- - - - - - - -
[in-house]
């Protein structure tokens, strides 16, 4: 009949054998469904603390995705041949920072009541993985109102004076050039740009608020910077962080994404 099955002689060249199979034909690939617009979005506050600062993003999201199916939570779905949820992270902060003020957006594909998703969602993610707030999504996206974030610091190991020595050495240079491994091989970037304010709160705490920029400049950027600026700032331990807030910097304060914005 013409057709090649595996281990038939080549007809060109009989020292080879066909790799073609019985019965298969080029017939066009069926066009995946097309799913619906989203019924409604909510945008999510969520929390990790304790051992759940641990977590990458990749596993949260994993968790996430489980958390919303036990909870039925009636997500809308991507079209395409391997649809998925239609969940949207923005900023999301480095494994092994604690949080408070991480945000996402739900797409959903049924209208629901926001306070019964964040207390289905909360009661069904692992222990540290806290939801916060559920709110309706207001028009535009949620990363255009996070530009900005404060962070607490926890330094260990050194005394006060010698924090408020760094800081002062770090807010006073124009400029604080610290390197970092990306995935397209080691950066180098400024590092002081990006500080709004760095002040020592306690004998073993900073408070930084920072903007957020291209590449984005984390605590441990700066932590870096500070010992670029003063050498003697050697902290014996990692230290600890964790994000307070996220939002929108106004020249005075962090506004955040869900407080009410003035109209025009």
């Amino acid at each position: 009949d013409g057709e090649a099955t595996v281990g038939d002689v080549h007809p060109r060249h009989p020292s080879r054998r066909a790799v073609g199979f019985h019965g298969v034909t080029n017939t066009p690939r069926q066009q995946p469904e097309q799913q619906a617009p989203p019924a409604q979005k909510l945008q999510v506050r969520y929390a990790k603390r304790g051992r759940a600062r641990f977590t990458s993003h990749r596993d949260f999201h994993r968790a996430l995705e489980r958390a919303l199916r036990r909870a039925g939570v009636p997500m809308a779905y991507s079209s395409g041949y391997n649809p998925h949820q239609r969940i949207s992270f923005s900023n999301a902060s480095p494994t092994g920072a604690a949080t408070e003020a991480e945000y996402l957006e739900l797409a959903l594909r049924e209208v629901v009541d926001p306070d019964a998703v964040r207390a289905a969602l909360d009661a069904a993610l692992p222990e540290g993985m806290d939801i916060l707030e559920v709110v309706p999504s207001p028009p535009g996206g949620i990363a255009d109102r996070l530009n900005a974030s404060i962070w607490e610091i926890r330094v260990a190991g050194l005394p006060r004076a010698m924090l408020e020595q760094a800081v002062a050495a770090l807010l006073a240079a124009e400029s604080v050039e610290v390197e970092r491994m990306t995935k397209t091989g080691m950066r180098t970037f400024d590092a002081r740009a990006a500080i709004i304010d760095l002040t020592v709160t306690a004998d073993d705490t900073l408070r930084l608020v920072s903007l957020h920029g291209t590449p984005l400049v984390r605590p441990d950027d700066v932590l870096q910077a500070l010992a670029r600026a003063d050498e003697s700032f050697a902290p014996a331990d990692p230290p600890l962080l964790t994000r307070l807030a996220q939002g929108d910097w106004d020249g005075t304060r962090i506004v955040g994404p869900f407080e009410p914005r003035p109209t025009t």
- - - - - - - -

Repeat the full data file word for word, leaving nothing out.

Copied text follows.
[in-house]
């Protein structure tokens, strides 16, 4: 009949054998469904603390995705041949920072009541993985109102004076050039740009608020910077962080994404 099955002689060249199979034909690939617009979005506050600062993003999201199916939570779905949820992270902060003020957006594909998703969602993610707030999504996206974030610091190991020595050495240079491994091989970037304010709160705490920029400049950027600026700032331990807030910097304060914005 013409057709090649595996281990038939080549007809060109009989020292080879066909790799073609019985019965298969080029017939066009069926066009995946097309799913619906989203019924409604909510945008999510969520929390990790304790051992759940641990977590990458990749596993949260994993968790996430489980958390919303036990909870039925009636997500809308991507079209395409391997649809998925239609969940949207923005900023999301480095494994092994604690949080408070991480945000996402739900797409959903049924209208629901926001306070019964964040207390289905909360009661069904692992222990540290806290939801916060559920709110309706207001028009535009949620990363255009996070530009900005404060962070607490926890330094260990050194005394006060010698924090408020760094800081002062770090807010006073124009400029604080610290390197970092990306995935397209080691950066180098400024590092002081990006500080709004760095002040020592306690004998073993900073408070930084920072903007957020291209590449984005984390605590441990700066932590870096500070010992670029003063050498003697050697902290014996990692230290600890964790994000307070996220939002929108106004020249005075962090506004955040869900407080009410003035109209025009």
């Amino acid at each position: 009949d013409g057709e090649a099955t595996v281990g038939d002689v080549h007809p060109r060249h009989p020292s080879r054998r066909a790799v073609g199979f019985h019965g298969v034909t080029n017939t066009p690939r069926q066009q995946p469904e097309q799913q619906a617009p989203p019924a409604q979005k909510l945008q999510v506050r969520y929390a990790k603390r304790g051992r759940a600062r641990f977590t990458s993003h990749r596993d949260f999201h994993r968790a996430l995705e489980r958390a919303l199916r036990r909870a039925g939570v009636p997500m809308a779905y991507s079209s395409g041949y391997n649809p998925h949820q239609r969940i949207s992270f923005s900023n999301a902060s480095p494994t092994g920072a604690a949080t408070e003020a991480e945000y996402l957006e739900l797409a959903l594909r049924e209208v629901v009541d926001p306070d019964a998703v964040r207390a289905a969602l909360d009661a069904a993610l692992p222990e540290g993985m806290d939801i916060l707030e559920v709110v309706p999504s207001p028009p535009g996206g949620i990363a255009d109102r996070l530009n900005a974030s404060i962070w607490e610091i926890r330094v260990a190991g050194l005394p006060r004076a010698m924090l408020e020595q760094a800081v002062a050495a770090l807010l006073a240079a124009e400029s604080v050039e610290v390197e970092r491994m990306t995935k397209t091989g080691m950066r180098t970037f400024d590092a002081r740009a990006a500080i709004i304010d760095l002040t020592v709160t306690a004998d073993d705490t900073l408070r930084l608020v920072s903007l957020h920029g291209t590449p984005l400049v984390r605590p441990d950027d700066v932590l870096q910077a500070l010992a670029r600026a003063d050498e003697s700032f050697a902290p014996a331990d990692p230290p600890l962080l964790t994000r307070l807030a996220q939002g929108d910097w106004d020249g005075t304060r962090i506004v955040g994404p869900f407080e009410p914005r003035p109209t025009t």